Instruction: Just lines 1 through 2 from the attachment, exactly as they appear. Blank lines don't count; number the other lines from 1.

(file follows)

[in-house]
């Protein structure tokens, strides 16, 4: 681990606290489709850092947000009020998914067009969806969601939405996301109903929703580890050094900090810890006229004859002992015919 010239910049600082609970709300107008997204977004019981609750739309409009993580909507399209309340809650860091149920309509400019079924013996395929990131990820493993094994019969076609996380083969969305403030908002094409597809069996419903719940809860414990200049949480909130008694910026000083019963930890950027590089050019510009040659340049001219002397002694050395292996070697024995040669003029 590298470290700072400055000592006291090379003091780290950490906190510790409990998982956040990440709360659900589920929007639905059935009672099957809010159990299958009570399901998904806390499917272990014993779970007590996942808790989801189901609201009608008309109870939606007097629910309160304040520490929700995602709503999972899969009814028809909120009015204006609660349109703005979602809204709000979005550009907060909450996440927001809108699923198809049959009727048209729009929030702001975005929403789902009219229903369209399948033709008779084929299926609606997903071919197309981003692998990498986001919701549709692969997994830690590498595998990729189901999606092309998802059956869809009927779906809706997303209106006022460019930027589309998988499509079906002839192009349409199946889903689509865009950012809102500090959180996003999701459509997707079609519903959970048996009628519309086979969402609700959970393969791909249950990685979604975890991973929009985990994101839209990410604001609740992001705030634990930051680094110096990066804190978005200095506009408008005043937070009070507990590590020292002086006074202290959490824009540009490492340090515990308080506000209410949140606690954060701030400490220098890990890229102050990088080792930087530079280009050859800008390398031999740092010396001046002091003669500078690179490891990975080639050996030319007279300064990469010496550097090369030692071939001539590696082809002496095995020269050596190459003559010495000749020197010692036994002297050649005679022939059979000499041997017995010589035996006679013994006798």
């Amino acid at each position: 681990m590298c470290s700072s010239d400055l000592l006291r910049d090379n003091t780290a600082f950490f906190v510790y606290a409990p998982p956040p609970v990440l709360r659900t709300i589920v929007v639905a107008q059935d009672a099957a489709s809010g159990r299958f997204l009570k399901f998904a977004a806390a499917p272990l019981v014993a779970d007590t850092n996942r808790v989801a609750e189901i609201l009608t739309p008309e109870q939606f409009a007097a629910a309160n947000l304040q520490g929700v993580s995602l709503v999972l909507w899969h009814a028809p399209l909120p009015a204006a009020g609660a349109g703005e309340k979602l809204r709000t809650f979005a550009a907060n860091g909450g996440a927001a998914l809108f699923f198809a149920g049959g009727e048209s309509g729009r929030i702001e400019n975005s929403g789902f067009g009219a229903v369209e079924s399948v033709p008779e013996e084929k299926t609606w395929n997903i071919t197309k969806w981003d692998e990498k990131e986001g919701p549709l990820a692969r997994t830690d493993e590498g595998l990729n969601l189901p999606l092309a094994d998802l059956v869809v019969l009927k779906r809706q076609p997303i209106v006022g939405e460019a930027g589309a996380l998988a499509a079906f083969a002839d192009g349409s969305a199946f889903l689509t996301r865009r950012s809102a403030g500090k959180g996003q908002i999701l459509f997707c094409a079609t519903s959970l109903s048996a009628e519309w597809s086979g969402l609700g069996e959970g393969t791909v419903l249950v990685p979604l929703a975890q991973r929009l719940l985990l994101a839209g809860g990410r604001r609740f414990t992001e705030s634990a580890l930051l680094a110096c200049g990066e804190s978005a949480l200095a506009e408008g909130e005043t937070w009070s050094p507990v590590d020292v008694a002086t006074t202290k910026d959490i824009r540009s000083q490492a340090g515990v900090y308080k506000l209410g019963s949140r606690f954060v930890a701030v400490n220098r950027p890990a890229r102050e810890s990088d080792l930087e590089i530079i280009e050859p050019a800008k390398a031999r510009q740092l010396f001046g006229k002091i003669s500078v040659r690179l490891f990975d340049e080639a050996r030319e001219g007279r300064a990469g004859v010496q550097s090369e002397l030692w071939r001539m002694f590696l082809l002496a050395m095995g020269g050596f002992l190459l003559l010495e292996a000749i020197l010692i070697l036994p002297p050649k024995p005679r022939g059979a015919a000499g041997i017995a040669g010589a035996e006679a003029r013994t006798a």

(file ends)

[in-house]
């Protein structure tokens, strides 16, 4: 681990606290489709850092947000009020998914067009969806969601939405996301109903929703580890050094900090810890006229004859002992015919 010239910049600082609970709300107008997204977004019981609750739309409009993580909507399209309340809650860091149920309509400019079924013996395929990131990820493993094994019969076609996380083969969305403030908002094409597809069996419903719940809860414990200049949480909130008694910026000083019963930890950027590089050019510009040659340049001219002397002694050395292996070697024995040669003029 590298470290700072400055000592006291090379003091780290950490906190510790409990998982956040990440709360659900589920929007639905059935009672099957809010159990299958009570399901998904806390499917272990014993779970007590996942808790989801189901609201009608008309109870939606007097629910309160304040520490929700995602709503999972899969009814028809909120009015204006609660349109703005979602809204709000979005550009907060909450996440927001809108699923198809049959009727048209729009929030702001975005929403789902009219229903369209399948033709008779084929299926609606997903071919197309981003692998990498986001919701549709692969997994830690590498595998990729189901999606092309998802059956869809009927779906809706997303209106006022460019930027589309998988499509079906002839192009349409199946889903689509865009950012809102500090959180996003999701459509997707079609519903959970048996009628519309086979969402609700959970393969791909249950990685979604975890991973929009985990994101839209990410604001609740992001705030634990930051680094110096990066804190978005200095506009408008005043937070009070507990590590020292002086006074202290959490824009540009490492340090515990308080506000209410949140606690954060701030400490220098890990890229102050990088080792930087530079280009050859800008390398031999740092010396001046002091003669500078690179490891990975080639050996030319007279300064990469010496550097090369030692071939001539590696082809002496095995020269050596190459003559010495000749020197010692036994002297050649005679022939059979000499041997017995010589035996006679013994006798």